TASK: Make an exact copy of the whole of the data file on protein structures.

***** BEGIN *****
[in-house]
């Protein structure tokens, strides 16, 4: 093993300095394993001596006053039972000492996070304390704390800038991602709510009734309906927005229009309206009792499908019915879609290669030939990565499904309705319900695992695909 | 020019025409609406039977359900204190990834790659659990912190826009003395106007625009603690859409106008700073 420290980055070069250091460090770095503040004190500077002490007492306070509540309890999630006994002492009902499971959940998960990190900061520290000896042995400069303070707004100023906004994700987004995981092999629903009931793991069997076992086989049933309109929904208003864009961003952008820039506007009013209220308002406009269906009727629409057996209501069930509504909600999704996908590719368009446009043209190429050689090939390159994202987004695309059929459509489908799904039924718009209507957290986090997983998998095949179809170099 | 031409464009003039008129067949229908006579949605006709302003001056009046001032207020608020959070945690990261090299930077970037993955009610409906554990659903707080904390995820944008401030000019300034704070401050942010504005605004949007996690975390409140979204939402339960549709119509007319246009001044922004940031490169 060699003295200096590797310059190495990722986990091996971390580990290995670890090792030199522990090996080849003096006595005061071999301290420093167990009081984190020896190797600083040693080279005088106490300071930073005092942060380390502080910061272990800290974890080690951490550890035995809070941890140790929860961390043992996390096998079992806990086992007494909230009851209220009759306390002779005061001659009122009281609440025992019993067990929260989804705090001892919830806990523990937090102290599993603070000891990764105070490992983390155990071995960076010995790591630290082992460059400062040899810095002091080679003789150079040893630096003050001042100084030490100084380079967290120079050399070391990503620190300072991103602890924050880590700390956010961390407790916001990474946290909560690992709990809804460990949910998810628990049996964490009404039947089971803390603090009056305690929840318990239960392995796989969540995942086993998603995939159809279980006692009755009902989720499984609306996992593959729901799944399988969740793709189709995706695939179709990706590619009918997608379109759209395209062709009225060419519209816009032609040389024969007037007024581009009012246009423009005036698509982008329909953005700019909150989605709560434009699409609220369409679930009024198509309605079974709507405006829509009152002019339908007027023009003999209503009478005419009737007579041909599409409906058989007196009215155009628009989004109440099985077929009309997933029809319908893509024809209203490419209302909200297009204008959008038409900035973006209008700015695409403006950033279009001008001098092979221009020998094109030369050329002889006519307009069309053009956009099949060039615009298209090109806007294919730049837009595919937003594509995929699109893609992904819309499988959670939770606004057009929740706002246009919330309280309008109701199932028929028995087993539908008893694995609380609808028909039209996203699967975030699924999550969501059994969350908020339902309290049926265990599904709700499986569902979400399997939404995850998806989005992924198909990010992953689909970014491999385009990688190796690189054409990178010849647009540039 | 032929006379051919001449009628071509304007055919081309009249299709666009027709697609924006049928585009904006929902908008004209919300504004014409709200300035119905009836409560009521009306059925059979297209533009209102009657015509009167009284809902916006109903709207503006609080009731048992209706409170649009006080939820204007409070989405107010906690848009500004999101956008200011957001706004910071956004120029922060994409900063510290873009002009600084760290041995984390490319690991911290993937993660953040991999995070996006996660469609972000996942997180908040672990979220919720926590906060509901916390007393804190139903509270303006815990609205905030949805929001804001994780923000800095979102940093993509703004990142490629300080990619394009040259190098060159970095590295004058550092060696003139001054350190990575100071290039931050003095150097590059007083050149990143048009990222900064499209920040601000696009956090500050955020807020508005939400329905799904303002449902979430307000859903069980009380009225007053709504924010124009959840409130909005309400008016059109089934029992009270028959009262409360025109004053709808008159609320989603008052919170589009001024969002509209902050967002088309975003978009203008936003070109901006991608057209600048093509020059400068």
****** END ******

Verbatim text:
[in-house]
């Protein structure tokens, strides 16, 4: 093993300095394993001596006053039972000492996070304390704390800038991602709510009734309906927005229009309206009792499908019915879609290669030939990565499904309705319900695992695909 | 020019025409609406039977359900204190990834790659659990912190826009003395106007625009603690859409106008700073 420290980055070069250091460090770095503040004190500077002490007492306070509540309890999630006994002492009902499971959940998960990190900061520290000896042995400069303070707004100023906004994700987004995981092999629903009931793991069997076992086989049933309109929904208003864009961003952008820039506007009013209220308002406009269906009727629409057996209501069930509504909600999704996908590719368009446009043209190429050689090939390159994202987004695309059929459509489908799904039924718009209507957290986090997983998998095949179809170099 | 031409464009003039008129067949229908006579949605006709302003001056009046001032207020608020959070945690990261090299930077970037993955009610409906554990659903707080904390995820944008401030000019300034704070401050942010504005605004949007996690975390409140979204939402339960549709119509007319246009001044922004940031490169 060699003295200096590797310059190495990722986990091996971390580990290995670890090792030199522990090996080849003096006595005061071999301290420093167990009081984190020896190797600083040693080279005088106490300071930073005092942060380390502080910061272990800290974890080690951490550890035995809070941890140790929860961390043992996390096998079992806990086992007494909230009851209220009759306390002779005061001659009122009281609440025992019993067990929260989804705090001892919830806990523990937090102290599993603070000891990764105070490992983390155990071995960076010995790591630290082992460059400062040899810095002091080679003789150079040893630096003050001042100084030490100084380079967290120079050399070391990503620190300072991103602890924050880590700390956010961390407790916001990474946290909560690992709990809804460990949910998810628990049996964490009404039947089971803390603090009056305690929840318990239960392995796989969540995942086993998603995939159809279980006692009755009902989720499984609306996992593959729901799944399988969740793709189709995706695939179709990706590619009918997608379109759209395209062709009225060419519209816009032609040389024969007037007024581009009012246009423009005036698509982008329909953005700019909150989605709560434009699409609220369409679930009024198509309605079974709507405006829509009152002019339908007027023009003999209503009478005419009737007579041909599409409906058989007196009215155009628009989004109440099985077929009309997933029809319908893509024809209203490419209302909200297009204008959008038409900035973006209008700015695409403006950033279009001008001098092979221009020998094109030369050329002889006519307009069309053009956009099949060039615009298209090109806007294919730049837009595919937003594509995929699109893609992904819309499988959670939770606004057009929740706002246009919330309280309008109701199932028929028995087993539908008893694995609380609808028909039209996203699967975030699924999550969501059994969350908020339902309290049926265990599904709700499986569902979400399997939404995850998806989005992924198909990010992953689909970014491999385009990688190796690189054409990178010849647009540039 | 032929006379051919001449009628071509304007055919081309009249299709666009027709697609924006049928585009904006929902908008004209919300504004014409709200300035119905009836409560009521009306059925059979297209533009209102009657015509009167009284809902916006109903709207503006609080009731048992209706409170649009006080939820204007409070989405107010906690848009500004999101956008200011957001706004910071956004120029922060994409900063510290873009002009600084760290041995984390490319690991911290993937993660953040991999995070996006996660469609972000996942997180908040672990979220919720926590906060509901916390007393804190139903509270303006815990609205905030949805929001804001994780923000800095979102940093993509703004990142490629300080990619394009040259190098060159970095590295004058550092060696003139001054350190990575100071290039931050003095150097590059007083050149990143048009990222900064499209920040601000696009956090500050955020807020508005939400329905799904303002449902979430307000859903069980009380009225007053709504924010124009959840409130909005309400008016059109089934029992009270028959009262409360025109004053709808008159609320989603008052919170589009001024969002509209902050967002088309975003978009203008936003070109901006991608057209600048093509020059400068």